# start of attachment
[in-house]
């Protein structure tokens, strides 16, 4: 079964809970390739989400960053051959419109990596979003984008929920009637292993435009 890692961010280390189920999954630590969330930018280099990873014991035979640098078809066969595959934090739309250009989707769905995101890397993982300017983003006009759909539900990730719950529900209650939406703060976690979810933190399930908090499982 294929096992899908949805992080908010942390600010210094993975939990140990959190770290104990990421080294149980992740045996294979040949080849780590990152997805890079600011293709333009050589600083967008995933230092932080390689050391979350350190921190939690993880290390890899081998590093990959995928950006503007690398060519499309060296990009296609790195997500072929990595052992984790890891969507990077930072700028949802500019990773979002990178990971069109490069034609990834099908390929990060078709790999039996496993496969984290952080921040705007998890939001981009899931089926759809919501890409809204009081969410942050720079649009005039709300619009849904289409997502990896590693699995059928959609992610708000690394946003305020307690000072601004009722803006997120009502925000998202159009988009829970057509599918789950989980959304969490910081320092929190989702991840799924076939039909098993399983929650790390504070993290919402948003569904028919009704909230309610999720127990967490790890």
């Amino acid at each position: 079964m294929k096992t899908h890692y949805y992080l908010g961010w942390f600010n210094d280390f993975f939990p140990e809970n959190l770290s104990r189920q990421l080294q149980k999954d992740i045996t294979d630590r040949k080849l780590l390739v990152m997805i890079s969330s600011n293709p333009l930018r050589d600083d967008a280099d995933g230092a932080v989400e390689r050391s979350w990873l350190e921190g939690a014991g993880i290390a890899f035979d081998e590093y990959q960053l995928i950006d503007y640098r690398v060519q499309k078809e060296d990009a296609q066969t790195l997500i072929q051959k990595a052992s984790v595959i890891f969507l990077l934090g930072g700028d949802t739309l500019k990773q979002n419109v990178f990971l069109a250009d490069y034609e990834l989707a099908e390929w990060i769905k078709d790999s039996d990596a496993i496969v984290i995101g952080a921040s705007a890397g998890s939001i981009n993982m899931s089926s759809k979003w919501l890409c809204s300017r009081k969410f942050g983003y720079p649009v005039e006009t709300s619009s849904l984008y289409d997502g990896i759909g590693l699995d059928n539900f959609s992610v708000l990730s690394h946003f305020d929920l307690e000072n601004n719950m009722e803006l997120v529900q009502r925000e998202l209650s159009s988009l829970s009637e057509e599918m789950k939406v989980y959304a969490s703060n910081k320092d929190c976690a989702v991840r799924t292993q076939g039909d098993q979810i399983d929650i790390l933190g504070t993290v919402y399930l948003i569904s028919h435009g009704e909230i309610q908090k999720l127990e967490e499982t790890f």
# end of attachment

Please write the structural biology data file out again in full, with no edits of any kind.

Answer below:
[in-house]
């Protein structure tokens, strides 16, 4: 079964809970390739989400960053051959419109990596979003984008929920009637292993435009 890692961010280390189920999954630590969330930018280099990873014991035979640098078809066969595959934090739309250009989707769905995101890397993982300017983003006009759909539900990730719950529900209650939406703060976690979810933190399930908090499982 294929096992899908949805992080908010942390600010210094993975939990140990959190770290104990990421080294149980992740045996294979040949080849780590990152997805890079600011293709333009050589600083967008995933230092932080390689050391979350350190921190939690993880290390890899081998590093990959995928950006503007690398060519499309060296990009296609790195997500072929990595052992984790890891969507990077930072700028949802500019990773979002990178990971069109490069034609990834099908390929990060078709790999039996496993496969984290952080921040705007998890939001981009899931089926759809919501890409809204009081969410942050720079649009005039709300619009849904289409997502990896590693699995059928959609992610708000690394946003305020307690000072601004009722803006997120009502925000998202159009988009829970057509599918789950989980959304969490910081320092929190989702991840799924076939039909098993399983929650790390504070993290919402948003569904028919009704909230309610999720127990967490790890």
């Amino acid at each position: 079964m294929k096992t899908h890692y949805y992080l908010g961010w942390f600010n210094d280390f993975f939990p140990e809970n959190l770290s104990r189920q990421l080294q149980k999954d992740i045996t294979d630590r040949k080849l780590l390739v990152m997805i890079s969330s600011n293709p333009l930018r050589d600083d967008a280099d995933g230092a932080v989400e390689r050391s979350w990873l350190e921190g939690a014991g993880i290390a890899f035979d081998e590093y990959q960053l995928i950006d503007y640098r690398v060519q499309k078809e060296d990009a296609q066969t790195l997500i072929q051959k990595a052992s984790v595959i890891f969507l990077l934090g930072g700028d949802t739309l500019k990773q979002n419109v990178f990971l069109a250009d490069y034609e990834l989707a099908e390929w990060i769905k078709d790999s039996d990596a496993i496969v984290i995101g952080a921040s705007a890397g998890s939001i981009n993982m899931s089926s759809k979003w919501l890409c809204s300017r009081k969410f942050g983003y720079p649009v005039e006009t709300s619009s849904l984008y289409d997502g990896i759909g590693l699995d059928n539900f959609s992610v708000l990730s690394h946003f305020d929920l307690e000072n601004n719950m009722e803006l997120v529900q009502r925000e998202l209650s159009s988009l829970s009637e057509e599918m789950k939406v989980y959304a969490s703060n910081k320092d929190c976690a989702v991840r799924t292993q076939g039909d098993q979810i399983d929650i790390l933190g504070t993290v919402y399930l948003i569904s028919h435009g009704e909230i309610q908090k999720l127990e967490e499982t790890f």